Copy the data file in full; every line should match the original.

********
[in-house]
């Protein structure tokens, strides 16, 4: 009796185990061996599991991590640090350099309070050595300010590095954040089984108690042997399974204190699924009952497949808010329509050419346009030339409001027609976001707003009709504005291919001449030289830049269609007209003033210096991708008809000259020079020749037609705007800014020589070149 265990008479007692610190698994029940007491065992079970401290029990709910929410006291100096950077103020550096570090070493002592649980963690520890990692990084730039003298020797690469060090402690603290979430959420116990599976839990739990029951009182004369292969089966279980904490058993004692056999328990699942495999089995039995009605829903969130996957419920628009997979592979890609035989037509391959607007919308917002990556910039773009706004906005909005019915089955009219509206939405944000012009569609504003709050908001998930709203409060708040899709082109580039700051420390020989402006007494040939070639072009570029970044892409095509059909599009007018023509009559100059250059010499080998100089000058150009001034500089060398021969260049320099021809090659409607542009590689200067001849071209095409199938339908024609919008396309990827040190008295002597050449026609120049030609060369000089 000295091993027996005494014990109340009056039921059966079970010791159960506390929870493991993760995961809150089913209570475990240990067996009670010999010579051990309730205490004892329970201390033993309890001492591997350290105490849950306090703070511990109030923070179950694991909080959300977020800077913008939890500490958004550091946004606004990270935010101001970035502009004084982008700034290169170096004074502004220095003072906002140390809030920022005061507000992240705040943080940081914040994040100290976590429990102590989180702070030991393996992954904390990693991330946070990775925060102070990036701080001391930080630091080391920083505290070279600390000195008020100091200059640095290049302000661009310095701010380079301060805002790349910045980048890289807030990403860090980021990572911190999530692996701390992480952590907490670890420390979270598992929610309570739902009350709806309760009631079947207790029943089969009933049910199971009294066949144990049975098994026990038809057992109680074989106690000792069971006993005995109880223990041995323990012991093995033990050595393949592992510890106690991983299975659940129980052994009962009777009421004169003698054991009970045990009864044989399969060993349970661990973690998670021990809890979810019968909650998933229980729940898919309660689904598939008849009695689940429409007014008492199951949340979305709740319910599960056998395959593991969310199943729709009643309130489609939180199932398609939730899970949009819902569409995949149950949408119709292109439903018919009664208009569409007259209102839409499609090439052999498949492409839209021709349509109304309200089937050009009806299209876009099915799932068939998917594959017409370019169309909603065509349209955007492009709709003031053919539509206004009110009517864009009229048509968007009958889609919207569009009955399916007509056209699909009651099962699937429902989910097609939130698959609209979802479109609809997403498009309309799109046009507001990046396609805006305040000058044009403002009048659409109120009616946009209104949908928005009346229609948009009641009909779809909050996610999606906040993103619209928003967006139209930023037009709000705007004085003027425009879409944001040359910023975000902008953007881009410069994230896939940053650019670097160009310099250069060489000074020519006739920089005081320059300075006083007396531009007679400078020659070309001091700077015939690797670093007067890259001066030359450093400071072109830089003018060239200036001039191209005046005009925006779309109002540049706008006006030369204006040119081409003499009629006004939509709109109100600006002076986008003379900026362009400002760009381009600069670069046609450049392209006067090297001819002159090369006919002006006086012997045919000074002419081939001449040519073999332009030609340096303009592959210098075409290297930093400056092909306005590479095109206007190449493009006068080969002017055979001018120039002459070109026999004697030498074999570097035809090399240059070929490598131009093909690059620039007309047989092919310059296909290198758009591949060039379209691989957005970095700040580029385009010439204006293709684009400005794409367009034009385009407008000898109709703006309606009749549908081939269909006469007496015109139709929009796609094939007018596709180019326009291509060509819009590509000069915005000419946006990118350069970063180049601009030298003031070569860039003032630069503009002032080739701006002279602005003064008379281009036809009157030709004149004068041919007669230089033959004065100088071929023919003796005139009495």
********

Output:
[in-house]
């Protein structure tokens, strides 16, 4: 009796185990061996599991991590640090350099309070050595300010590095954040089984108690042997399974204190699924009952497949808010329509050419346009030339409001027609976001707003009709504005291919001449030289830049269609007209003033210096991708008809000259020079020749037609705007800014020589070149 265990008479007692610190698994029940007491065992079970401290029990709910929410006291100096950077103020550096570090070493002592649980963690520890990692990084730039003298020797690469060090402690603290979430959420116990599976839990739990029951009182004369292969089966279980904490058993004692056999328990699942495999089995039995009605829903969130996957419920628009997979592979890609035989037509391959607007919308917002990556910039773009706004906005909005019915089955009219509206939405944000012009569609504003709050908001998930709203409060708040899709082109580039700051420390020989402006007494040939070639072009570029970044892409095509059909599009007018023509009559100059250059010499080998100089000058150009001034500089060398021969260049320099021809090659409607542009590689200067001849071209095409199938339908024609919008396309990827040190008295002597050449026609120049030609060369000089 000295091993027996005494014990109340009056039921059966079970010791159960506390929870493991993760995961809150089913209570475990240990067996009670010999010579051990309730205490004892329970201390033993309890001492591997350290105490849950306090703070511990109030923070179950694991909080959300977020800077913008939890500490958004550091946004606004990270935010101001970035502009004084982008700034290169170096004074502004220095003072906002140390809030920022005061507000992240705040943080940081914040994040100290976590429990102590989180702070030991393996992954904390990693991330946070990775925060102070990036701080001391930080630091080391920083505290070279600390000195008020100091200059640095290049302000661009310095701010380079301060805002790349910045980048890289807030990403860090980021990572911190999530692996701390992480952590907490670890420390979270598992929610309570739902009350709806309760009631079947207790029943089969009933049910199971009294066949144990049975098994026990038809057992109680074989106690000792069971006993005995109880223990041995323990012991093995033990050595393949592992510890106690991983299975659940129980052994009962009777009421004169003698054991009970045990009864044989399969060993349970661990973690998670021990809890979810019968909650998933229980729940898919309660689904598939008849009695689940429409007014008492199951949340979305709740319910599960056998395959593991969310199943729709009643309130489609939180199932398609939730899970949009819902569409995949149950949408119709292109439903018919009664208009569409007259209102839409499609090439052999498949492409839209021709349509109304309200089937050009009806299209876009099915799932068939998917594959017409370019169309909603065509349209955007492009709709003031053919539509206004009110009517864009009229048509968007009958889609919207569009009955399916007509056209699909009651099962699937429902989910097609939130698959609209979802479109609809997403498009309309799109046009507001990046396609805006305040000058044009403002009048659409109120009616946009209104949908928005009346229609948009009641009909779809909050996610999606906040993103619209928003967006139209930023037009709000705007004085003027425009879409944001040359910023975000902008953007881009410069994230896939940053650019670097160009310099250069060489000074020519006739920089005081320059300075006083007396531009007679400078020659070309001091700077015939690797670093007067890259001066030359450093400071072109830089003018060239200036001039191209005046005009925006779309109002540049706008006006030369204006040119081409003499009629006004939509709109109100600006002076986008003379900026362009400002760009381009600069670069046609450049392209006067090297001819002159090369006919002006006086012997045919000074002419081939001449040519073999332009030609340096303009592959210098075409290297930093400056092909306005590479095109206007190449493009006068080969002017055979001018120039002459070109026999004697030498074999570097035809090399240059070929490598131009093909690059620039007309047989092919310059296909290198758009591949060039379209691989957005970095700040580029385009010439204006293709684009400005794409367009034009385009407008000898109709703006309606009749549908081939269909006469007496015109139709929009796609094939007018596709180019326009291509060509819009590509000069915005000419946006990118350069970063180049601009030298003031070569860039003032630069503009002032080739701006002279602005003064008379281009036809009157030709004149004068041919007669230089033959004065100088071929023919003796005139009495």